Lethbridge Herald - - WHEELS & DEALS - Mal­colm Gunn WHEEL­BASE ME­DIA

You might not have heard much about the 2017 Buick LaCrosse, but that doesn’t mean the big sedan shouldn’t be given its due as a mod­ern flag­ship for the coun­tryclub set or for limou­sine fleets.

Gen­eral Mo­tors’ mid-range di­vi­sion — nested be­tween Chevro­let and Cadil­lac — has been do­ing well with its trio of util­ity ve­hi­cles, in­clud­ing the big-and-tall En­clave, the com­pact Encore and the re­cently re­leased mid-size En­vi­sion. Still, a re­design of the pre­vi­ous seven-year-old LaCrosse shows that Buick hasn’t aban­doned its full-size-sedan roots.

The LaCrosse has long been pop­u­lar with, shall we say, more ex­pe­ri­enced buy­ers. They and in­creas­ing num­bers of more youth­ful cus­tomers have a pen­chant for spa­cious, well-ap­pointed cars with whis­per-quiet in­te­ri­ors and cav­ernous trunks.

Out­wardly, the new car makes its pre­de­ces­sor, as well as others in the LaCrosse’s league, ap­pear some­what dated. Buick’s iconic wa­ter­fall grille that first ap­peared in 1942 is still some­what ev­i­dent, but has been sig­nif­i­cantly toned down. (The same goes for the 2017 Encore com­pact wagon.)

The car’s rear fend­ers ap­pear sim­i­lar to those of the Chevro­let Im­pala, which isn’t sur­pris­ing as both sedans share the same ba­sic ar­chi­tec­ture.

Only the su­per­flu­ous tail­light trim seems out of place on an oth­er­wise neatly ex­e­cuted de­sign.

Like­wise the in­te­rior presents a note of class and is far re­moved from the bench-seat Buicks of old. In fact, the ex­tra-wide floor con­sole that houses the neat pis­tol-grip shifter places the driver and front pas­sen­ger about as far apart as you can get, although both have a clear view of the avail­able king-size touch-screen.

The fin­ished prod­uct is about the same size as the 2016 LaCrosse, although a slight in­crease in width plus a five-cen­time­tre bump in dis­tance be­tween the front and rear wheels gives rear-seat rid­ers a bit more leg and el­bow­room.

The LaCrosse has dropped its 182-horse­power four-cylin­der base en­gine that was as­sisted by an elec­tric mo­tor. That leaves an up­dated 3.6-litre V-6 that makes 310 horse­power and 282 pound­feet of torque. Im­prove­ments to this en­gine in­clude cylin­der de­ac­ti­va­tion that shuts off two of the six pis­tons un­der light­load con­di­tions. Au­to­matic stop-start switches off the V-6 when the LaCrosse is at rest for brief pe­ri­ods.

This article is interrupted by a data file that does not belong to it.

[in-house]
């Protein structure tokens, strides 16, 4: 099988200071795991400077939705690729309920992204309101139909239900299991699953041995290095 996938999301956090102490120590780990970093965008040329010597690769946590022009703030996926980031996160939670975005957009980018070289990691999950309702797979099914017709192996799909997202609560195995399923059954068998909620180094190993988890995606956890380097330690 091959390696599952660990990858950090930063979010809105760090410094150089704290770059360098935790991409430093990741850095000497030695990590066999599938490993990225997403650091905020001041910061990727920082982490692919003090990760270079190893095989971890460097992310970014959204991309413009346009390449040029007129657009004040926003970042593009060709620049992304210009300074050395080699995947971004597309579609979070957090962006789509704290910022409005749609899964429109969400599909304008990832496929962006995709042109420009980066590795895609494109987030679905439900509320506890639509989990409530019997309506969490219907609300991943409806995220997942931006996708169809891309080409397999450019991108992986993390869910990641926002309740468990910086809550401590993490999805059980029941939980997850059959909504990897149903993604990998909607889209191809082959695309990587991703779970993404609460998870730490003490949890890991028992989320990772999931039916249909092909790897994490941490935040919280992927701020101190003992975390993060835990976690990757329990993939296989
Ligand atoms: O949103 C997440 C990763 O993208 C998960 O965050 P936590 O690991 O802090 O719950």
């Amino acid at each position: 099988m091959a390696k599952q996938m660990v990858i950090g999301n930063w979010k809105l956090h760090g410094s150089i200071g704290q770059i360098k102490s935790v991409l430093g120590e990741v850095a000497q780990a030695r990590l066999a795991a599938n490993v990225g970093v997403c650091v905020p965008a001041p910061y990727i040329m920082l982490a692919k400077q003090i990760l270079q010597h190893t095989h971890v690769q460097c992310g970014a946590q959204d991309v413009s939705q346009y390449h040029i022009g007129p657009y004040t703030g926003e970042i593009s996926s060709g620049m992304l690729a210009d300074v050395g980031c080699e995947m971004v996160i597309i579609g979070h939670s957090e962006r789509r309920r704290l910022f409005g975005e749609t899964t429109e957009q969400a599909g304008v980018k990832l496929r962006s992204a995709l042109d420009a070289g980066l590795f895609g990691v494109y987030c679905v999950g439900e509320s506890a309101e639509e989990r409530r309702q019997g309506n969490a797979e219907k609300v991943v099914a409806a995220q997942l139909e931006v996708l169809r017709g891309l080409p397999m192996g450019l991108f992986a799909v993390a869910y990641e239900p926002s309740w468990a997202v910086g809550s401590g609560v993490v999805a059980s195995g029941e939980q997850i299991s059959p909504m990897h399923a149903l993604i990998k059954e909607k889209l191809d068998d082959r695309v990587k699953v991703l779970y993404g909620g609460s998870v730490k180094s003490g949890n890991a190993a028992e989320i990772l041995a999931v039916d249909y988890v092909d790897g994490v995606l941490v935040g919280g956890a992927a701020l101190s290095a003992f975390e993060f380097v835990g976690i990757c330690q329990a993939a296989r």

An eight-speed au­to­matic trans­mis­sion takes care of the shift­ing du­ties and di­rects torque to the front, or op­tion­ally, all four wheels.

The pow­er­train im­prove­ments and an es­ti­mated 135-kilo­gram re­duc­tion in base weight have helped im­prove V-6 fuel econ­omy to 11.2 l/100 km in the city and 7.5 on the high­way (pre­vi­ously 13.7/8.6).

LaCrosse ac­qui­si­tion re­quires $37,200 for the base model, in­clud­ing des­ti­na­tion charges. It comes with all the ba­sics plus power-ad­justable front seats, 20-cen­time­tre touch-screen, 18inch wheels and an eight­s­peaker au­dio sys­tem.

Mov­ing up to the Pre­ferred trim adds a power tilt and tele­scop­ing steer­ing wheel, fancier wheels and other tid­bits, while the Essence trim gets you leather seat cov­er­ings (heated and with me­mory set­tings in front) and ar­tic­u­lated head­lamps that pivot in the di­rec­tion of the turn.

The top-end LaCrosse Pre­mium comes loaded with a mas­sage fea­ture for the front seats and a head-up dis­play with key op­er­a­tional data pro­jected onto the wind­shield. There’s also a full-suite of crashavoid­ing ac­tive-safety tech­nol­ogy, such as emer­gency brak­ing and lane-keep­ing as­sist.

Or­der­ing the Pre­mium is the only way to add all-wheel-drive plus Buick’s Dy­namic Drive Pack­age.

This equip­ment group con­sists of 20-inch wheels and a con­tin­u­ously adap­tive “HyPer Strut” front sus­pen­sion. Buick claims that the HyPer Strut ac­tu­ally elim­i­nates the ten­dency for the front-wheel-drive cars to pull to one side dur­ing ac­cel­er­a­tion (called torque steer) and im­proves steer­ing pre­ci­sion and “feel.”

The world may be ob­sessed with util­ity ve­hi­cles, but, yes, there are still cars

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